Periódicos Brasileiros em Medicina Veterinária e Zootecnia

p. 292-300

Directions and applications of CRISPR technology in livestock research

Lamas-Toranzo, IsmaelRamos-Ibeas, PriscilaPericuesta, EvaBermejo-Álvarez, Pablo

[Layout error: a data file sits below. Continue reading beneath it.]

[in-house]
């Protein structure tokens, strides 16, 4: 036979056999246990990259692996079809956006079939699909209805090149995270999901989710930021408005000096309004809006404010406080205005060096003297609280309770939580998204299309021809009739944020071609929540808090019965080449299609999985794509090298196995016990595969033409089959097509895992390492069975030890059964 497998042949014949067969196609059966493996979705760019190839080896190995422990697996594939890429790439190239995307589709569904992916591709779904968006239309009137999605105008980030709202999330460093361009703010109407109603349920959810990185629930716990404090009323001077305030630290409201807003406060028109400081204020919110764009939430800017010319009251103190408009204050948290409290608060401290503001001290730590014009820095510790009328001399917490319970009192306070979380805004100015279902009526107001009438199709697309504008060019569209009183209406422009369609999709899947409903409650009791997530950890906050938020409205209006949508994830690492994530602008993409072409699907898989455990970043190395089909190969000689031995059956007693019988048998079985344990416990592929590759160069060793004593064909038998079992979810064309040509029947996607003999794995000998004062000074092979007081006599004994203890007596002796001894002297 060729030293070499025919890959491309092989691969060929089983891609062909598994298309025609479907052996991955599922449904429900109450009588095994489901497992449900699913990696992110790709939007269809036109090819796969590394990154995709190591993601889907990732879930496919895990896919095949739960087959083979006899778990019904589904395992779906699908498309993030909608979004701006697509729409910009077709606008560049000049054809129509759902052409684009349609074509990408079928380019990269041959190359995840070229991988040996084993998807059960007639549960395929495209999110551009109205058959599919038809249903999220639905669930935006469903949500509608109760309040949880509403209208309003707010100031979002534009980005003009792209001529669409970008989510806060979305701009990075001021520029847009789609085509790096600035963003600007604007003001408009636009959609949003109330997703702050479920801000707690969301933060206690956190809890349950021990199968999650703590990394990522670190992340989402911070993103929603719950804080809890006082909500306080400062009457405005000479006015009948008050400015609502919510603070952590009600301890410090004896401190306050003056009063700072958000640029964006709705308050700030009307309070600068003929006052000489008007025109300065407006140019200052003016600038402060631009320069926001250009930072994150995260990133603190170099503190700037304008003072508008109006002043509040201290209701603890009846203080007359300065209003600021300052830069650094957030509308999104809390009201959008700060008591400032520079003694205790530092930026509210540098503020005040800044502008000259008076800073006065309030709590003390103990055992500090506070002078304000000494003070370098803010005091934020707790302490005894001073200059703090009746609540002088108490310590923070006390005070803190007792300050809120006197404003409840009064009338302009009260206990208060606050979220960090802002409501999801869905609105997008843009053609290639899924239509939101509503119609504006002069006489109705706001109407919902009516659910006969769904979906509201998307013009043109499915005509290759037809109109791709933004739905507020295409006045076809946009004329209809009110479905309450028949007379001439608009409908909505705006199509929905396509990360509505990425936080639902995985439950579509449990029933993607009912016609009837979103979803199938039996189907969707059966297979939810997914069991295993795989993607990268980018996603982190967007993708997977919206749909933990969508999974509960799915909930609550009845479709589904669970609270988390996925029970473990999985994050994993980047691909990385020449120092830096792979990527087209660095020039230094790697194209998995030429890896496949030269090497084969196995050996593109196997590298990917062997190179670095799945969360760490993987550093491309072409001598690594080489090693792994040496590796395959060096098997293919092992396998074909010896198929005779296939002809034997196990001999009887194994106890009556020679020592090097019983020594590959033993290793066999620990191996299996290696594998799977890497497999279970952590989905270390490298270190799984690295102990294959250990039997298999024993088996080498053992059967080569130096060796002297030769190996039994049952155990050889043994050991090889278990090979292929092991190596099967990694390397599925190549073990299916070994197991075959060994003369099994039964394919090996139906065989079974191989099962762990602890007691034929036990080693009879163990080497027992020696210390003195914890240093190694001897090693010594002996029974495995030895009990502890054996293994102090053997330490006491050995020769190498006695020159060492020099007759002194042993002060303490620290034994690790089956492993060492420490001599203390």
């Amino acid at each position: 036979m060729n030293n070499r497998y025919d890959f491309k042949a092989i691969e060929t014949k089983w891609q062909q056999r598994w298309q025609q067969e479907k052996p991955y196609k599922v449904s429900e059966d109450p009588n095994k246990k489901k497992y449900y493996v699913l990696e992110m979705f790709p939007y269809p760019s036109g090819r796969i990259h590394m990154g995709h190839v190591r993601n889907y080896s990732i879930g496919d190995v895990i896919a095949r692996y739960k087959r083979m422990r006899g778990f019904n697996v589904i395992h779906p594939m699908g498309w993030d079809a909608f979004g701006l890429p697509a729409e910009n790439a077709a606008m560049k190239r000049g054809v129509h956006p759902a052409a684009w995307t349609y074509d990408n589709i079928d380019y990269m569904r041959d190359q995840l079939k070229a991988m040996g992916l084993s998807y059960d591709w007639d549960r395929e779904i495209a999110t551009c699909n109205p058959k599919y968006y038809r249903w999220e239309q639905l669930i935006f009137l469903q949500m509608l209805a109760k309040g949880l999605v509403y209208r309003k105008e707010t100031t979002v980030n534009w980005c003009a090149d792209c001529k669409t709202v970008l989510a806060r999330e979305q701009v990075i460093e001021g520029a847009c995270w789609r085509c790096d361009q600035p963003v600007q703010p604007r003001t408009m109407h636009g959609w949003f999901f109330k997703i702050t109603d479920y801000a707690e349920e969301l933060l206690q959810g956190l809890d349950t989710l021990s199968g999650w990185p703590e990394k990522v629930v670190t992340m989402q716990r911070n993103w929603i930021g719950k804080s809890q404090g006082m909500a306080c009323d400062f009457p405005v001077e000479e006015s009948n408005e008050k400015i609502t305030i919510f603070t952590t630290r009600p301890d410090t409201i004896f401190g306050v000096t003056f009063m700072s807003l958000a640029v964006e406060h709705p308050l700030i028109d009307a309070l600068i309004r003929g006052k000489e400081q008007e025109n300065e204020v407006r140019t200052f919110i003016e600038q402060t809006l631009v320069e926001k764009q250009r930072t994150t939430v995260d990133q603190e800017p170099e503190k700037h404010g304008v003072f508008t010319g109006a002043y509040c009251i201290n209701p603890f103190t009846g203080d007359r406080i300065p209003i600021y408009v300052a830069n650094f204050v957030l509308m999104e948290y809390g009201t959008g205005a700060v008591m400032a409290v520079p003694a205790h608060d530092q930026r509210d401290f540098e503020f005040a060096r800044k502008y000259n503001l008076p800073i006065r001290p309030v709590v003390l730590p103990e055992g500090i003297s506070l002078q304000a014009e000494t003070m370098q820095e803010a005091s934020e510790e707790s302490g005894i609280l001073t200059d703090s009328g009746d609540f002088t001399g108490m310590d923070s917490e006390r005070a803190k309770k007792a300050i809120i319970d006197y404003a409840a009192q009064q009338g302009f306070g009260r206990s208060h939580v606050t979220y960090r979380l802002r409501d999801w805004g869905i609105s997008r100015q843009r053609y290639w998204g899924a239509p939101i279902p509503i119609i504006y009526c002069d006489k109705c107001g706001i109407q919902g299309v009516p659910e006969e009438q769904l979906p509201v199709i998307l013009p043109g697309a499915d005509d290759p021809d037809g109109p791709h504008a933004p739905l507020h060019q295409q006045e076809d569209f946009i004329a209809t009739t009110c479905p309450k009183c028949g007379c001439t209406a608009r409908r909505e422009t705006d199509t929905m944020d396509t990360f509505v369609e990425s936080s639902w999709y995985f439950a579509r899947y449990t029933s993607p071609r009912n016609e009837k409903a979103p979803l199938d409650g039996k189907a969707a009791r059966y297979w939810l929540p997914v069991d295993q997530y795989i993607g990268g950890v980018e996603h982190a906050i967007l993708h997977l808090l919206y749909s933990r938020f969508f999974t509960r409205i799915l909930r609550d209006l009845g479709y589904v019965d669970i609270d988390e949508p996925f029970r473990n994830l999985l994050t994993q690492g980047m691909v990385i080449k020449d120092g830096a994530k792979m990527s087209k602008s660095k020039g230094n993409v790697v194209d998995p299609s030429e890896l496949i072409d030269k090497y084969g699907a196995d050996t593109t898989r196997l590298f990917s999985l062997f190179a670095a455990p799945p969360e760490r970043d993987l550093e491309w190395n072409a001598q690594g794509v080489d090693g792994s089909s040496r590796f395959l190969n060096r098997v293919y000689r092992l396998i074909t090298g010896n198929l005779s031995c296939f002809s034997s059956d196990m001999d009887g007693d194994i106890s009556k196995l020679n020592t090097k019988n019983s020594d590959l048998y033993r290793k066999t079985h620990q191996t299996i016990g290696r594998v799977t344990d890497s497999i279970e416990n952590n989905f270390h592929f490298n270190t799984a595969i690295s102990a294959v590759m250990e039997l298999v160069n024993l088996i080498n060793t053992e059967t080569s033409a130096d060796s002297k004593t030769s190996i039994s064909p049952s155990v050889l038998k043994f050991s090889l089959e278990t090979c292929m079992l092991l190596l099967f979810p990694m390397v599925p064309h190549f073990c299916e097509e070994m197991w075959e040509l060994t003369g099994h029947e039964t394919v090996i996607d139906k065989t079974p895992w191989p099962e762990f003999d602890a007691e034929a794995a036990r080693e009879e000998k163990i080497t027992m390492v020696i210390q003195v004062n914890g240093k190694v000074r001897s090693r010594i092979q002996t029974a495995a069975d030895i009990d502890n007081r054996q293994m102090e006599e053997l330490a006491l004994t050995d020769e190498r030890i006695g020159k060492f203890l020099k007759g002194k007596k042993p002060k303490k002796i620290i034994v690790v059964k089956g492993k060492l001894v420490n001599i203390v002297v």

The ablation (KO) or targeted insertion (KI) of specific genes or sequences has been essential to test their roles on a particular biological process. Unfortunately, such genome modifications have been largely limited to the mouse model, as the only way to achieve targeted mutagenesis in other mammals required from somatic cell nuclear transfer, a time- and resource-consuming technique. This difficulty has left research in livestock species largely devoided of KO and targeted KI models, crucial tools to uncover the molecular roots of any physiological or pathological process. Luckily, the eruption of site-specific endonucleases, and particularly CRISPR technology, has empowered farm animal scientists to consider projects that could not develop before. In this sense, the availability of genome modification in livestock species is meant to change the way research is performed onmany fields, switching from descriptive and correlational approaches to experimental research. In this review we will provide some guidance about how the genome can be edited by CRISPR and the possible strategies to achieve KO or KI, paying special attention to an initially overlooked phenomenon: mosaicism. Mosaicism is produced when the zygote´s genome edition occurs after its DNA has replicated, and is characterized by the presence of more than two alleles in the same individual, an undesirable outcome when attempting direct KO generation. Finally, the possible applications on different fields of livestock research, such as reproduction or infectious diseases are discussed.(AU)

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